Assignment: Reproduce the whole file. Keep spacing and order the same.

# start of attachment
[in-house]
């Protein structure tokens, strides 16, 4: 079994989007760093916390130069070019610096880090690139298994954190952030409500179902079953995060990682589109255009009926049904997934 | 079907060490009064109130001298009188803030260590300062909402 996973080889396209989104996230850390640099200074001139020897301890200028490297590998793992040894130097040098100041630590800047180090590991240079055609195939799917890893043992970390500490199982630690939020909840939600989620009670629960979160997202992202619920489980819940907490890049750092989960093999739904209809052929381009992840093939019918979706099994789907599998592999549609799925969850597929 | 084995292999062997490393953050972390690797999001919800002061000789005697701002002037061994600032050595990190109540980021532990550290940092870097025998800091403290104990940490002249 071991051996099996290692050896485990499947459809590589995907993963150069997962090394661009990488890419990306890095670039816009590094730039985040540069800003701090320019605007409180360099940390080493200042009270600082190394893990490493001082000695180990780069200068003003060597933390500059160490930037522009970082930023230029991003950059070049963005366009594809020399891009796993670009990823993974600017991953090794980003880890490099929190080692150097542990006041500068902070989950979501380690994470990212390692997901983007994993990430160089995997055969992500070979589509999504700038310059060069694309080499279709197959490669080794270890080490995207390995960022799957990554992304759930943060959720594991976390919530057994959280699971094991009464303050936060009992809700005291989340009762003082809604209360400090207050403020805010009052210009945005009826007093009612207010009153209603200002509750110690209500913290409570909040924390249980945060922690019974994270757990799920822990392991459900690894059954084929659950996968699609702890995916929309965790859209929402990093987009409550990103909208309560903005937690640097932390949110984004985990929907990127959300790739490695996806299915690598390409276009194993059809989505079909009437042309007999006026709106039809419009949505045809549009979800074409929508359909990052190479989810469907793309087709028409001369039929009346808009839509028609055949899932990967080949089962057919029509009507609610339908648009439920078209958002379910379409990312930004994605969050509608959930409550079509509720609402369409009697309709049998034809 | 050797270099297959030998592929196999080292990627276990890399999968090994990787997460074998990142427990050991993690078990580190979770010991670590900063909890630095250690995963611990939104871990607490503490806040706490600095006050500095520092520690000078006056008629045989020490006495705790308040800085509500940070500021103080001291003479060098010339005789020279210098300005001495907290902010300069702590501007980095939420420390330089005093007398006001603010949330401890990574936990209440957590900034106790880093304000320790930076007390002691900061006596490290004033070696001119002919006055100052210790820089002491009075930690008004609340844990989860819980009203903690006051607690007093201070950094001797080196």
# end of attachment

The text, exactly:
[in-house]
């Protein structure tokens, strides 16, 4: 079994989007760093916390130069070019610096880090690139298994954190952030409500179902079953995060990682589109255009009926049904997934 | 079907060490009064109130001298009188803030260590300062909402 996973080889396209989104996230850390640099200074001139020897301890200028490297590998793992040894130097040098100041630590800047180090590991240079055609195939799917890893043992970390500490199982630690939020909840939600989620009670629960979160997202992202619920489980819940907490890049750092989960093999739904209809052929381009992840093939019918979706099994789907599998592999549609799925969850597929 | 084995292999062997490393953050972390690797999001919800002061000789005697701002002037061994600032050595990190109540980021532990550290940092870097025998800091403290104990940490002249 071991051996099996290692050896485990499947459809590589995907993963150069997962090394661009990488890419990306890095670039816009590094730039985040540069800003701090320019605007409180360099940390080493200042009270600082190394893990490493001082000695180990780069200068003003060597933390500059160490930037522009970082930023230029991003950059070049963005366009594809020399891009796993670009990823993974600017991953090794980003880890490099929190080692150097542990006041500068902070989950979501380690994470990212390692997901983007994993990430160089995997055969992500070979589509999504700038310059060069694309080499279709197959490669080794270890080490995207390995960022799957990554992304759930943060959720594991976390919530057994959280699971094991009464303050936060009992809700005291989340009762003082809604209360400090207050403020805010009052210009945005009826007093009612207010009153209603200002509750110690209500913290409570909040924390249980945060922690019974994270757990799920822990392991459900690894059954084929659950996968699609702890995916929309965790859209929402990093987009409550990103909208309560903005937690640097932390949110984004985990929907990127959300790739490695996806299915690598390409276009194993059809989505079909009437042309007999006026709106039809419009949505045809549009979800074409929508359909990052190479989810469907793309087709028409001369039929009346808009839509028609055949899932990967080949089962057919029509009507609610339908648009439920078209958002379910379409990312930004994605969050509608959930409550079509509720609402369409009697309709049998034809 | 050797270099297959030998592929196999080292990627276990890399999968090994990787997460074998990142427990050991993690078990580190979770010991670590900063909890630095250690995963611990939104871990607490503490806040706490600095006050500095520092520690000078006056008629045989020490006495705790308040800085509500940070500021103080001291003479060098010339005789020279210098300005001495907290902010300069702590501007980095939420420390330089005093007398006001603010949330401890990574936990209440957590900034106790880093304000320790930076007390002691900061006596490290004033070696001119002919006055100052210790820089002491009075930690008004609340844990989860819980009203903690006051607690007093201070950094001797080196």